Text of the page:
Whispered, "Darling, you have saved me, curfew will not ring to-night."

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Subject: RE: Gospel song: Mom stopping bell ringing
Date: 18 Oct 13 - 12:38 PM

The song was sung my the mighty clouds os joy

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Subject: RE: Gospel song: Mom stopping bell ringing
Date: 13 Nov 13 - 12:31 AM

Lee Williams and Spiritual QC's - Love will go all the way

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Subject: RE: Gospel song: Mom stopping bell ringing
From: GUEST,Rhonda
Date: 31 Jul 15 - 11:25 PM

Love will go all the way by Lee Williams and the Spiritual QC's.

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Subject: RE: Gospel song: Mom stopping bell ringing
Date: 30 Oct 16 - 10:10 AM

The song is Bright Side by The Mighty Clouds Of Joy.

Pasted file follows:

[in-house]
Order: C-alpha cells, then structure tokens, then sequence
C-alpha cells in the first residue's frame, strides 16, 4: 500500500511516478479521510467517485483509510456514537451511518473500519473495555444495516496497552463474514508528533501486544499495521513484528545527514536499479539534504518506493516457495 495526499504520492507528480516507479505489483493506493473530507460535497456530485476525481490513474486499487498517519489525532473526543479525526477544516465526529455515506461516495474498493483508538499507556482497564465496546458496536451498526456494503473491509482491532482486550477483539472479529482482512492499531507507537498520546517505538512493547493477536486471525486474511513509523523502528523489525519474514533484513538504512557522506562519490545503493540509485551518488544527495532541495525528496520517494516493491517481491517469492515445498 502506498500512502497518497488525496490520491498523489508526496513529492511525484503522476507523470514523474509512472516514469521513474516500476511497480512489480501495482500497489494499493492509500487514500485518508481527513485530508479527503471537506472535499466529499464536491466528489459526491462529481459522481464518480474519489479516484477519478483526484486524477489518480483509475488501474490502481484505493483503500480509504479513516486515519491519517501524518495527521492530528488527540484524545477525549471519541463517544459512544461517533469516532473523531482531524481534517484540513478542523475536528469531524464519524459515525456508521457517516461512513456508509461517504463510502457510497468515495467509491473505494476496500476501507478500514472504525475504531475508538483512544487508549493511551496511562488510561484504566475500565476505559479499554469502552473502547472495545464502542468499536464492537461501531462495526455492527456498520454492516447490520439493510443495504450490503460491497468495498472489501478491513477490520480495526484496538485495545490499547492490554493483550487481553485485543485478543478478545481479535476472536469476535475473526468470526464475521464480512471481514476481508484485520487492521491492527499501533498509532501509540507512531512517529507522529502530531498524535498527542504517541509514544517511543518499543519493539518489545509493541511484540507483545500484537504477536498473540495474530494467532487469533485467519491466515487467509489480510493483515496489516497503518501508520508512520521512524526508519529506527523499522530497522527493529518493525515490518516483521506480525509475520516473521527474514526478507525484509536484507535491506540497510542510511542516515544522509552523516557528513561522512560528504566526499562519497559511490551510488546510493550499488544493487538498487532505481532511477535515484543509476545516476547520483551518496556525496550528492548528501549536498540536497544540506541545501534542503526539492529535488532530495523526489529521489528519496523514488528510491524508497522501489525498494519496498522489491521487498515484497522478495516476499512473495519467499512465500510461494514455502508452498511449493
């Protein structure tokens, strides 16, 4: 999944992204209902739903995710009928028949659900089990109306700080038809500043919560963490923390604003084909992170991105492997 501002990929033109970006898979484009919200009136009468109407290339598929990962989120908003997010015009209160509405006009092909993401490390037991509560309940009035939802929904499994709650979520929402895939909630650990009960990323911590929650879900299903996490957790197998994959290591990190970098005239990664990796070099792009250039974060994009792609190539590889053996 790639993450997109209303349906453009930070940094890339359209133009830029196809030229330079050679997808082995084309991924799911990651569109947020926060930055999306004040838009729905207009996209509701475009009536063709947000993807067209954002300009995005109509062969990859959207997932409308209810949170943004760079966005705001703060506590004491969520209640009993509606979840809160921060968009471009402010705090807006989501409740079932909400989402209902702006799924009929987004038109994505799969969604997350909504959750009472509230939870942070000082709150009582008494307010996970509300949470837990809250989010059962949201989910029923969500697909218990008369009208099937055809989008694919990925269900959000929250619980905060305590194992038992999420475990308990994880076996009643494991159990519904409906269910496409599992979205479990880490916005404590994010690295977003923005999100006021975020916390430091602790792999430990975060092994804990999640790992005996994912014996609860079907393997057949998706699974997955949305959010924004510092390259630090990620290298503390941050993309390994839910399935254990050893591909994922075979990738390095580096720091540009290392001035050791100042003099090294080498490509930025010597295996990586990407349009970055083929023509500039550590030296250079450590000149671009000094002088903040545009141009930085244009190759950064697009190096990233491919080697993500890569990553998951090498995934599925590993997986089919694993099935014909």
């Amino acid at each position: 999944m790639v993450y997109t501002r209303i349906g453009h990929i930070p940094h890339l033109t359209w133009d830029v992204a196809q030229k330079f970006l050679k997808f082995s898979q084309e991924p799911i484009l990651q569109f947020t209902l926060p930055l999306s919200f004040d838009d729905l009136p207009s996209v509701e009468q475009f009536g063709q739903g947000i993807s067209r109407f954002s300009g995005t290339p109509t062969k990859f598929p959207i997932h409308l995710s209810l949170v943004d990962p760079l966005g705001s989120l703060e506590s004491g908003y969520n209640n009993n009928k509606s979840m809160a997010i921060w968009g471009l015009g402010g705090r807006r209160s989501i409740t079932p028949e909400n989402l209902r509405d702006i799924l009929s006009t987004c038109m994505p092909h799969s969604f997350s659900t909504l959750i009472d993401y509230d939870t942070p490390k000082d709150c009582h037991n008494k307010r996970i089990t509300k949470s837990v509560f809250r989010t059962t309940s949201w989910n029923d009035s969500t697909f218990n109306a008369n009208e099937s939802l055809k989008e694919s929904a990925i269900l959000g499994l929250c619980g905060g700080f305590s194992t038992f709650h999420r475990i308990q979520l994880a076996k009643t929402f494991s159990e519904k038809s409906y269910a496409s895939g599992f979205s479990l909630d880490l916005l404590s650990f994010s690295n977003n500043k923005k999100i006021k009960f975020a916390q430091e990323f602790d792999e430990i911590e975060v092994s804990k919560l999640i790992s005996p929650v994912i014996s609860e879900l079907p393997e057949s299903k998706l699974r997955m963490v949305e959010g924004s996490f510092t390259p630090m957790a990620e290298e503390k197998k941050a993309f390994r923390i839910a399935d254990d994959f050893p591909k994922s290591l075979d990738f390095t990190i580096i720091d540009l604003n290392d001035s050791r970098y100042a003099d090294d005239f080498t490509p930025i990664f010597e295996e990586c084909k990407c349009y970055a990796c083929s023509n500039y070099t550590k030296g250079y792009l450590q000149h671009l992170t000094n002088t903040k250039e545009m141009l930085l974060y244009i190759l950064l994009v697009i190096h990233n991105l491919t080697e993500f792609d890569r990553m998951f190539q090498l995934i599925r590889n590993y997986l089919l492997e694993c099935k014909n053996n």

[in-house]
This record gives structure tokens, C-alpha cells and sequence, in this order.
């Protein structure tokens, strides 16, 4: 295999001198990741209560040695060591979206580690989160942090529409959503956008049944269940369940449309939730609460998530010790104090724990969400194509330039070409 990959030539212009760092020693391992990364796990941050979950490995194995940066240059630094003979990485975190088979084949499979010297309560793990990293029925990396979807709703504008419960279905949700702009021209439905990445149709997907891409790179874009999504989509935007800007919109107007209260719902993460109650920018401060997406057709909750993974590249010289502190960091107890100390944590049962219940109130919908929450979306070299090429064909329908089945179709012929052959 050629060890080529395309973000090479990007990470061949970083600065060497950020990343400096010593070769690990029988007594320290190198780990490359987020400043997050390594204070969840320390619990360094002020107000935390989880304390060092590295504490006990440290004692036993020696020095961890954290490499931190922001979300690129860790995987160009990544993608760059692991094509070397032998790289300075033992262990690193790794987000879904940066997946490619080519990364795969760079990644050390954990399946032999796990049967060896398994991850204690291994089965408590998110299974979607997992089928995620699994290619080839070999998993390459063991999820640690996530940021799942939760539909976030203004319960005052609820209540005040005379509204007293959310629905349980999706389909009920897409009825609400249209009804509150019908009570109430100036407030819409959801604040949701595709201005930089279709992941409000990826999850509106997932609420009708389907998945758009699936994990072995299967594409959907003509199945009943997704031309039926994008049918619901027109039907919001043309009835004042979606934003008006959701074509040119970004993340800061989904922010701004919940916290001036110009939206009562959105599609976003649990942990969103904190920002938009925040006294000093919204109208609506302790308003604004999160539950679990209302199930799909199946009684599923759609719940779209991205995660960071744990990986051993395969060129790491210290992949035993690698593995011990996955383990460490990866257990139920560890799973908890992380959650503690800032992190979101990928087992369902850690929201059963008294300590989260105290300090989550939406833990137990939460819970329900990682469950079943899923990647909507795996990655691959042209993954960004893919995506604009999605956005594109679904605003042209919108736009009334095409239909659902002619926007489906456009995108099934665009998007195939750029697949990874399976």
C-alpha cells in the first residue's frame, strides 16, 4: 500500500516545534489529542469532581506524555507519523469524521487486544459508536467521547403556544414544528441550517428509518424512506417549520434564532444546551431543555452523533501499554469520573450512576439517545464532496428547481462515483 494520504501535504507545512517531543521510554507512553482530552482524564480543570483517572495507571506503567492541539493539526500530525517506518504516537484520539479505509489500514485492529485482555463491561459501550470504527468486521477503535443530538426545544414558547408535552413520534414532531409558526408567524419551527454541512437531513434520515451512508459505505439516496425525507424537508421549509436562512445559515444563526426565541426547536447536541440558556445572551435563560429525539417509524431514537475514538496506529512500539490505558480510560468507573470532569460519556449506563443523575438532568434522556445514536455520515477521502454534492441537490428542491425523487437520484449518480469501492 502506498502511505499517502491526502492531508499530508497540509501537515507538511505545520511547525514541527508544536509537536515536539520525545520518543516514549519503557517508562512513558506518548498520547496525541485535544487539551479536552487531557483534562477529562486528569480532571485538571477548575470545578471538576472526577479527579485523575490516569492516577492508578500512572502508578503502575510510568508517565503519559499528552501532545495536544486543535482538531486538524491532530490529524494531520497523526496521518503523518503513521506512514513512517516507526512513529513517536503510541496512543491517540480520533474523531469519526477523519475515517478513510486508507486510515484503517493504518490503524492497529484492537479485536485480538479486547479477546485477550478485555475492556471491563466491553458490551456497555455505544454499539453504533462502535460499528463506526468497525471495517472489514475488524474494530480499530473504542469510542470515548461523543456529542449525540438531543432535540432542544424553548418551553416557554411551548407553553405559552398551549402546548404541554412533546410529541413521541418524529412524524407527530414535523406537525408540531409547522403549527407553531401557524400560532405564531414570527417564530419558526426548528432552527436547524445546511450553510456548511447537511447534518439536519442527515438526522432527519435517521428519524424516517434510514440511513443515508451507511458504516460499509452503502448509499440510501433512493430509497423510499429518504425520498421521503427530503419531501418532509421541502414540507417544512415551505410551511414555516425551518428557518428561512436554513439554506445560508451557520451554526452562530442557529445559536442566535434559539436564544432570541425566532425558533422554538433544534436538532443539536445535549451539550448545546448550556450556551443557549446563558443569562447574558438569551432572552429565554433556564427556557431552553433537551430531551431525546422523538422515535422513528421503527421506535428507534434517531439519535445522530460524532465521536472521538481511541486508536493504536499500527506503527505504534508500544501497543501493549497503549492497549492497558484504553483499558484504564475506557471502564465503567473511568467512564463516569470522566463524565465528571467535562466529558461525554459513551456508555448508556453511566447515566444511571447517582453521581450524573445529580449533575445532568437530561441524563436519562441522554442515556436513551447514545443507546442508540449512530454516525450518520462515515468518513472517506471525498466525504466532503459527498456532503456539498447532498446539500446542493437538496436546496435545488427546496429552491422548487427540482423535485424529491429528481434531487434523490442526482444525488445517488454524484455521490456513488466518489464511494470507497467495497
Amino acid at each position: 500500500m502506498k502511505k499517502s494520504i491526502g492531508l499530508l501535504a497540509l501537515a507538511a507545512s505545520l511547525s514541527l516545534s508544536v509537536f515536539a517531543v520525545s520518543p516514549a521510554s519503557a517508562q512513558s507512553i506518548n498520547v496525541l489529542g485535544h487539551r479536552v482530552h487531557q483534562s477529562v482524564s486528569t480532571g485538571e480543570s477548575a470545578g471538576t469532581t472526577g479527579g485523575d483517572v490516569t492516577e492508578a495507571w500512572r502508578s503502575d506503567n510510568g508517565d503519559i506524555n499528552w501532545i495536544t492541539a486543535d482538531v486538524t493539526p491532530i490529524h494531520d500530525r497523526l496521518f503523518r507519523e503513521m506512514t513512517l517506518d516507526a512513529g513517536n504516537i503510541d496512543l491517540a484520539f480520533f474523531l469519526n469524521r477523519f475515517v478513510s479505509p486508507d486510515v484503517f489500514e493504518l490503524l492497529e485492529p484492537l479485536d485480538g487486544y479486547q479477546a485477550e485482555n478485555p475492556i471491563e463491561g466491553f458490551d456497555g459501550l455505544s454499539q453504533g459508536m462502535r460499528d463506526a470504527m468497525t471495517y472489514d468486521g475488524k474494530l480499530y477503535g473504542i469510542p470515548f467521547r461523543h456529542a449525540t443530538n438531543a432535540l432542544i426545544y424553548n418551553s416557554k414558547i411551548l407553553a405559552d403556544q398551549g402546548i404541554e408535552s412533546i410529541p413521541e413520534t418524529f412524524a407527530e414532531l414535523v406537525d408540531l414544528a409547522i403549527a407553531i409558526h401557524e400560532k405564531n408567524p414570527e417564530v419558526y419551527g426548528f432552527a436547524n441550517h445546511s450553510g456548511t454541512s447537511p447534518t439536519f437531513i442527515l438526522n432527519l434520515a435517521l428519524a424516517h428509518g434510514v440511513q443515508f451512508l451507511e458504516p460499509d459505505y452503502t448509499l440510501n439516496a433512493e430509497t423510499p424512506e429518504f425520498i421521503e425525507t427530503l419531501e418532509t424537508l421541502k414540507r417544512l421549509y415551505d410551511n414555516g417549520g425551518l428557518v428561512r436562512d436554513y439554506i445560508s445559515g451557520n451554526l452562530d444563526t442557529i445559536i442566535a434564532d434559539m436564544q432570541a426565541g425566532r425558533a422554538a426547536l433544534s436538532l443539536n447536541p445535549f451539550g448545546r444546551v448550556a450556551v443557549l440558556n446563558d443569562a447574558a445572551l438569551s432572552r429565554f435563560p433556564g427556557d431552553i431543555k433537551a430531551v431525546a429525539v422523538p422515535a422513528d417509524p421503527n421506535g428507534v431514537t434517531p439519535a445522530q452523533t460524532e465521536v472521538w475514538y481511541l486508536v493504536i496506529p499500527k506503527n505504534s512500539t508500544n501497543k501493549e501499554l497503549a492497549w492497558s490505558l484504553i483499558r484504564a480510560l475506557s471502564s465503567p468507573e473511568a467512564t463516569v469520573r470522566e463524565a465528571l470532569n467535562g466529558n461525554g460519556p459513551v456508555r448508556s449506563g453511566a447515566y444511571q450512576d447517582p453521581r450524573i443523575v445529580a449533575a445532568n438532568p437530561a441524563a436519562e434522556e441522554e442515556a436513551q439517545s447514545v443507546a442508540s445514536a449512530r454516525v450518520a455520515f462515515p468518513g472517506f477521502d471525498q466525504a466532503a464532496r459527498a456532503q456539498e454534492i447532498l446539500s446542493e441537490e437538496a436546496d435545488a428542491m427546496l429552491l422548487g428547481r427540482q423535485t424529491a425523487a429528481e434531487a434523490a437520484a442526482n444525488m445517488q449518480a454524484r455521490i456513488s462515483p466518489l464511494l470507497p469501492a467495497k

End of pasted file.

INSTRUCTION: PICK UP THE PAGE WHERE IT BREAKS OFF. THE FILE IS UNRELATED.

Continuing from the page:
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Subject: RE: Gospel song: Mom stopping bell ringing
From: GUEST,Mz. B from Beseemer Al
Date: 13 Nov 16 - 07:14 PM

To RHONDA That's it Lee Williams Love will go all the way .... Thank you sooo much ....Great!!!!

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Subject: RE: Gospel song: Mom stopping bell ringing
Date: 08 May 17 - 03:52 PM

No. they may have had a version but its a Shirley Ceasar song

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Subject: RE: Gospel song: Mom stopping bell ringing
From: Long Firm Freddie
Date: 09 May 17 - 11:25 AM

Sheet music for a setting of the original poem is here:



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Subject: RE: Gospel song: Mom stopping bell ringing
From: GUEST,Roosevelt
Date: 16 Feb 18 - 03:50 PM

The song is Bright Side by the Mighty Clouds Of Joy.

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Subject: RE: Gospel song: Mom stopping bell ringing
From: GUEST,Ebor Fiddler
Date: 18 Feb 18 - 06:59 PM

Momma don't allow no Bell Ringin' In Here?